The Anubis Killings by Paul Doherty

New Author August is over, so, as you might expect, it’s time for the return of my seemingly incessant reviews of the work of Paul Doherty, this time heading back to ancient Egypt for the third in the series featuring the judge Amerotke, sorting out all sorts of shenanigans as Hatusu tries to cement her position as Pharaoh. A return to this series – last visited in The Horus Killings – has been long overdue, if only because TomCat has been nagging me on and off to read this one.

At the temple of Anubis, perparations are being made for a peace conference with the Mitanni, a tribe that Hatusu roundly defeated in The Mask of Ra (not a spoiler!). But a mysterious jackal-masked man has been spotted prowling the temple and people have been mysteriously dropping dead. Most disconcertingly, a jewel sacred to Anubis has been stolen from the temple – and, you’ve guessed it, stolen from a room locked from the inside. And, for good measure, the priest guarding it has been murdered too… As tempers start to flare and relations break down, Amerotke is charged with sorting everything out and preventing another war. All in a day’s work…

TomCat loves this book – it’s his favourite of the series, and I can see why. As ever, Doherty brings a long-dead world to stunning life – some of the day-to-day goings on almost seem alien and yet do not jar or seem out of place. This is a complete world presented on the page that the reader is drawn into completely.

The mysteries are clever as well – putting the whole plot together would take a better man than I – one revelation in particular is very well done and surprising. As is the case with all of Doherty’s better books, the plots dovetail together well, with everything linked in some way to the central plot.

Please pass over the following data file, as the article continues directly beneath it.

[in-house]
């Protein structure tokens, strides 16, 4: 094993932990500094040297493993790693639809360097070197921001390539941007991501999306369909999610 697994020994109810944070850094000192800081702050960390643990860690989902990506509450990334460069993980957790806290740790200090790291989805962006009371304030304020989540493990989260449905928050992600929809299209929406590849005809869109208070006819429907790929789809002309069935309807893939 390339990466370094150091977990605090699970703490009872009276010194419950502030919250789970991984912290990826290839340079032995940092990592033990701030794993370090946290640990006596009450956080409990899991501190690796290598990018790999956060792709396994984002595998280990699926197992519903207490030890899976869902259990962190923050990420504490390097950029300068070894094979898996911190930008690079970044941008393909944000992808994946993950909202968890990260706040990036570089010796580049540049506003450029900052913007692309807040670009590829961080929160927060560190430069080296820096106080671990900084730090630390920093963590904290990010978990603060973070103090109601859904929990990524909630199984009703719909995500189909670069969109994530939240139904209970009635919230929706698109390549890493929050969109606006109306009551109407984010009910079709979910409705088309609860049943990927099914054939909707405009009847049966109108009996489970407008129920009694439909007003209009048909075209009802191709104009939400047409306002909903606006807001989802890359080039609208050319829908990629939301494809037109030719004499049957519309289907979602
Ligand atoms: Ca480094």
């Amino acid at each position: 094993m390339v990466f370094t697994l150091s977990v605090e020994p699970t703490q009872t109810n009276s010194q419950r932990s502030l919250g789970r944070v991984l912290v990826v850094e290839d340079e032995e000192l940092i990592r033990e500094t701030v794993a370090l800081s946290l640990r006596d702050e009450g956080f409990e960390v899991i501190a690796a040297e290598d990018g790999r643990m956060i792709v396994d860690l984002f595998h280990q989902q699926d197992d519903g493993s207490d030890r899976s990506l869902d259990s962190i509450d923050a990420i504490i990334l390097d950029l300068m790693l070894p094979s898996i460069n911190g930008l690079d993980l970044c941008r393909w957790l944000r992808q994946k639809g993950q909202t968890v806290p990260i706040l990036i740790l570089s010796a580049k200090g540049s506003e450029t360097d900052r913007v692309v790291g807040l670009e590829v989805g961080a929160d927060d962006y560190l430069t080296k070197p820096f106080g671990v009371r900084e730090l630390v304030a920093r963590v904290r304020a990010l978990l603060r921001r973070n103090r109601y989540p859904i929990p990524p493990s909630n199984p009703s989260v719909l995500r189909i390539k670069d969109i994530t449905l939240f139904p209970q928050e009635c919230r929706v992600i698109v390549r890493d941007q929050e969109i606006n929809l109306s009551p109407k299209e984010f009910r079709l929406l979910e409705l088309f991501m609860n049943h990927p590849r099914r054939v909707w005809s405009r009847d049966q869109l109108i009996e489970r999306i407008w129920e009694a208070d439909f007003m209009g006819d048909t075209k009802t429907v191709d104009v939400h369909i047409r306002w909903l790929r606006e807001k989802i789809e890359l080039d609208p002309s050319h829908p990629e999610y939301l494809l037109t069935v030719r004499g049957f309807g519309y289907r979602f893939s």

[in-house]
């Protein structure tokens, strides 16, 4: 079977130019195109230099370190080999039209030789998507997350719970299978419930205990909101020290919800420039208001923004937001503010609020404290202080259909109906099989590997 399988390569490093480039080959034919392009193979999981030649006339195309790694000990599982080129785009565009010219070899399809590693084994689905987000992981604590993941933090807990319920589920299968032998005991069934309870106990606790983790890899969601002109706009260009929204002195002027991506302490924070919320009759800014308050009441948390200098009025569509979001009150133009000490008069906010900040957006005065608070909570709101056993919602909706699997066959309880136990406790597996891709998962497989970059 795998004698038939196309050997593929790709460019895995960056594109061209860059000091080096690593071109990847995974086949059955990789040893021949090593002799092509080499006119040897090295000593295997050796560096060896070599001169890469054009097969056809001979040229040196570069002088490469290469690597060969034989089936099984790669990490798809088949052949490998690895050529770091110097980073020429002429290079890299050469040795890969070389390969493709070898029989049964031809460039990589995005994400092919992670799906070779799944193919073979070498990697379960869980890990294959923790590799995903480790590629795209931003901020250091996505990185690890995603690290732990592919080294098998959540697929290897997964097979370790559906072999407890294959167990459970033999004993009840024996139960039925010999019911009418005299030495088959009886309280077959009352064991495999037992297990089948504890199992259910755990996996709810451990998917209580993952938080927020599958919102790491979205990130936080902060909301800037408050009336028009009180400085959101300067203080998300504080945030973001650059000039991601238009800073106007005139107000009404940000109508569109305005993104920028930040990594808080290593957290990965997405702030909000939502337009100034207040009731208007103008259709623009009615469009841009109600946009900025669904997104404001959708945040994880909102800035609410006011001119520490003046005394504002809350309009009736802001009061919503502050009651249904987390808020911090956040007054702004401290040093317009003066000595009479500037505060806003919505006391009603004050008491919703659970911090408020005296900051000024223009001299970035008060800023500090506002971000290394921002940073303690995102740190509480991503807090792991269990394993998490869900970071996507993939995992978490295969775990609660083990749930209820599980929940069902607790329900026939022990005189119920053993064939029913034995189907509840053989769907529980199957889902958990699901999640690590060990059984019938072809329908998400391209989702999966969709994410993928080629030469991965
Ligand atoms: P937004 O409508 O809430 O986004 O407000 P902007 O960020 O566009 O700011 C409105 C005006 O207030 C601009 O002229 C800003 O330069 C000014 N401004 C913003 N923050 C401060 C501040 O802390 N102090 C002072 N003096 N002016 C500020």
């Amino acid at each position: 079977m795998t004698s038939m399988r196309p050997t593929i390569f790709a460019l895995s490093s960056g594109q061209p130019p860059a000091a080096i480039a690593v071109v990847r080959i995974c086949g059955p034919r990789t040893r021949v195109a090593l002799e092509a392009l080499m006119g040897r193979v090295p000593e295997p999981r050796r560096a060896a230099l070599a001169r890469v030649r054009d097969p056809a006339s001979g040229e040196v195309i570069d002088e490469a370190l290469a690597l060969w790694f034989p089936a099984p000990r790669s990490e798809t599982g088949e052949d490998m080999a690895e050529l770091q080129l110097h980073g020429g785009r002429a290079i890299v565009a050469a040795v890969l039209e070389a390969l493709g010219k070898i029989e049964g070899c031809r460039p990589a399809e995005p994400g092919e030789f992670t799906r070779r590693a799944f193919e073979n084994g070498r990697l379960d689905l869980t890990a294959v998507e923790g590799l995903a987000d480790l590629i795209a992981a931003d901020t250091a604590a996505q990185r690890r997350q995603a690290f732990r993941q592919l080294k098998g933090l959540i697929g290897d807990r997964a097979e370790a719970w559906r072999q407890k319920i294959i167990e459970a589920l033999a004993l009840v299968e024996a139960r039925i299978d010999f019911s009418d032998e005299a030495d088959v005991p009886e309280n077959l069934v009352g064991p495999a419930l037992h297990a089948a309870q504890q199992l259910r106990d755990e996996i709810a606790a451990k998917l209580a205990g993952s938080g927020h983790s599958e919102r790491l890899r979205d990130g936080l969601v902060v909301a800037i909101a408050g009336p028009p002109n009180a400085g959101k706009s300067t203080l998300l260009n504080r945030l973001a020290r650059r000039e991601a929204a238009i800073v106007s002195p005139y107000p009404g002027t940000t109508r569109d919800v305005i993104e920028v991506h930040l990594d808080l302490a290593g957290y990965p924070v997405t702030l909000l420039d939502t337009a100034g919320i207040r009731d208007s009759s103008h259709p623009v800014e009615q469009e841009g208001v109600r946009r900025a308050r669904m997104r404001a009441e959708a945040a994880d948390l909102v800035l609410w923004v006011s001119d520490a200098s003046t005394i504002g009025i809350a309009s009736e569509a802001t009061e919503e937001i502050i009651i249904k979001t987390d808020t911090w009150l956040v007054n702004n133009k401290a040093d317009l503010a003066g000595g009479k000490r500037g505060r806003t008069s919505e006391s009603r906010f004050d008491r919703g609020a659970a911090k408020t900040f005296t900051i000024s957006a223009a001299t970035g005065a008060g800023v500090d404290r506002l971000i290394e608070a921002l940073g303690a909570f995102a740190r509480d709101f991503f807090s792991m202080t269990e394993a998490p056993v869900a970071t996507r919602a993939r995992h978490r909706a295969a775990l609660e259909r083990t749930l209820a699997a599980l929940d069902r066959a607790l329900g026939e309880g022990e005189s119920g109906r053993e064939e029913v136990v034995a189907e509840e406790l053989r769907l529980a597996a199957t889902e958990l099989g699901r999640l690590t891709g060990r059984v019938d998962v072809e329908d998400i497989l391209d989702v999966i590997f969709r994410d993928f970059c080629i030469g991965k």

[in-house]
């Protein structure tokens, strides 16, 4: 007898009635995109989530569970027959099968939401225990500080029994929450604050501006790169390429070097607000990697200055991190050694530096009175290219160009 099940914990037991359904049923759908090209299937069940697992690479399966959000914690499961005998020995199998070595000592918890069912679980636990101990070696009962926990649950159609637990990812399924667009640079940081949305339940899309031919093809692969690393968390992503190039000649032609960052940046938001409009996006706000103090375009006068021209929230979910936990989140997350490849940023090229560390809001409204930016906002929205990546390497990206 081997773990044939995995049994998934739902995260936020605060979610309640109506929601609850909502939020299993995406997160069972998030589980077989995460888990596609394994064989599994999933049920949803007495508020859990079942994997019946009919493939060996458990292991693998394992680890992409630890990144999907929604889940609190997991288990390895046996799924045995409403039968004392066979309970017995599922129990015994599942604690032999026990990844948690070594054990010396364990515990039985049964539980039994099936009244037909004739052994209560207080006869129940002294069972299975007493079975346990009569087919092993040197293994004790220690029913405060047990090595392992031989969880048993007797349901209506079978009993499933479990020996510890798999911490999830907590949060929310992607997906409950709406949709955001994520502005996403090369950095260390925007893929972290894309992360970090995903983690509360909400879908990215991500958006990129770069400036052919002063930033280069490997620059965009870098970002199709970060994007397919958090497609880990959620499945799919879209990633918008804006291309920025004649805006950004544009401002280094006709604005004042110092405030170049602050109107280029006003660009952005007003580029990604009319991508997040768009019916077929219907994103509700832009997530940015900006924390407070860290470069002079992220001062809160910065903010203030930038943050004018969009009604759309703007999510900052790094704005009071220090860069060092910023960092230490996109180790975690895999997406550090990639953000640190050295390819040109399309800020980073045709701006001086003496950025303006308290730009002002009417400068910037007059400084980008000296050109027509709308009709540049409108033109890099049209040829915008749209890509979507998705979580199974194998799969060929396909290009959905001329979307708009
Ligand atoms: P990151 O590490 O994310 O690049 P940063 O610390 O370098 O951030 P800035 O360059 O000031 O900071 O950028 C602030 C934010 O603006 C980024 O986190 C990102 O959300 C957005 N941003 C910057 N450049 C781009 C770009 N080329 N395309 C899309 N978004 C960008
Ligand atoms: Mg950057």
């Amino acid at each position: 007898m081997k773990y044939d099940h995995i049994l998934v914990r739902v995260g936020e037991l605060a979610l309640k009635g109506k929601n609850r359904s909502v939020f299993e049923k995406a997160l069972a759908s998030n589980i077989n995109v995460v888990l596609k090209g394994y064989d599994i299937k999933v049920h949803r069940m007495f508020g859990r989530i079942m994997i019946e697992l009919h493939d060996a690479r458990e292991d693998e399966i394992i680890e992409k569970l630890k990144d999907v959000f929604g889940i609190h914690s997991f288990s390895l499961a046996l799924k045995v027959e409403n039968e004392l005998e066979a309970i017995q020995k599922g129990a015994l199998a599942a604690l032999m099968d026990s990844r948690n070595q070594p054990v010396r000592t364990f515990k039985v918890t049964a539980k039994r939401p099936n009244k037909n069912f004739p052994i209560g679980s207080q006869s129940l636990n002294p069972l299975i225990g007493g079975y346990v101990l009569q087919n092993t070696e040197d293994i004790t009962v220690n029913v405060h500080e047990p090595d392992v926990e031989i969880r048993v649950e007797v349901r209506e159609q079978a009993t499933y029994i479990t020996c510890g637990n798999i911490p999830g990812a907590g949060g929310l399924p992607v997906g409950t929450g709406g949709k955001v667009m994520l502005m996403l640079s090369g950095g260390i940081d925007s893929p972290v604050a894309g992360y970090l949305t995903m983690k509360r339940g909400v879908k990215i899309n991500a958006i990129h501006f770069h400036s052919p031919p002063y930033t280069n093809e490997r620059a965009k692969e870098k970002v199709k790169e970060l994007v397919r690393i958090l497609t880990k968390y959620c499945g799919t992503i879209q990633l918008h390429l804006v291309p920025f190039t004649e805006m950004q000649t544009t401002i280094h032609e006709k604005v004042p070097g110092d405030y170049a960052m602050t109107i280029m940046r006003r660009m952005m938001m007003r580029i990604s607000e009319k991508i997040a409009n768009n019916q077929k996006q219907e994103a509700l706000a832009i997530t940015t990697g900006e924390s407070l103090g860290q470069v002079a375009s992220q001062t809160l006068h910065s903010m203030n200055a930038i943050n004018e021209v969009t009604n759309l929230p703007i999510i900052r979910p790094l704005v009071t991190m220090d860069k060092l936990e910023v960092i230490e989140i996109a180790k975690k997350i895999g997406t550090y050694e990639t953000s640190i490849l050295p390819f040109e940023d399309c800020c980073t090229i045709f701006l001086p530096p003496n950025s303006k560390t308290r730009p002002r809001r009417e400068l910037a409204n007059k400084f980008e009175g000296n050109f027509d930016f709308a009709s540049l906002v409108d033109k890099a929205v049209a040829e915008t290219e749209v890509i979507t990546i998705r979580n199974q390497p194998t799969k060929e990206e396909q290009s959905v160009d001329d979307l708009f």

The locked room stands out as being very clever and simple. I think the best locked room puzzles are those that if you look at them the right way, it becomes blindingly obvious, but, for whatever reason, you don’t look that way until the detective points in the right direction. Certainly this was the case here for me.

Any reservations? Maybe there’s a bit of a lack of suspects, but the identity of the person in the jackal mask was a bit obvious to me, but there’s still a lot more to work out on top of that.

As ever, recommended. An improvement over The Horus Killings, as the threads weave together better here, and I’m looking forward to my next Doherty already.


  1. Glad you liked this one, Steve. Coincidently, I’m reading Doherty’s Queen of the Night, my first of his series set in Emperial Rome, and it’s just as fun and intriguing as the Corbett and Amerotke ones. You handed me a small treasure trove when you began blogging about Doherty.

    Have you read The Mysterium? I can’t remember seeing a review on here, but I posted one a few weeks ago and I really enjoyed it – perhaps one of my favorite Doherty novels to date.


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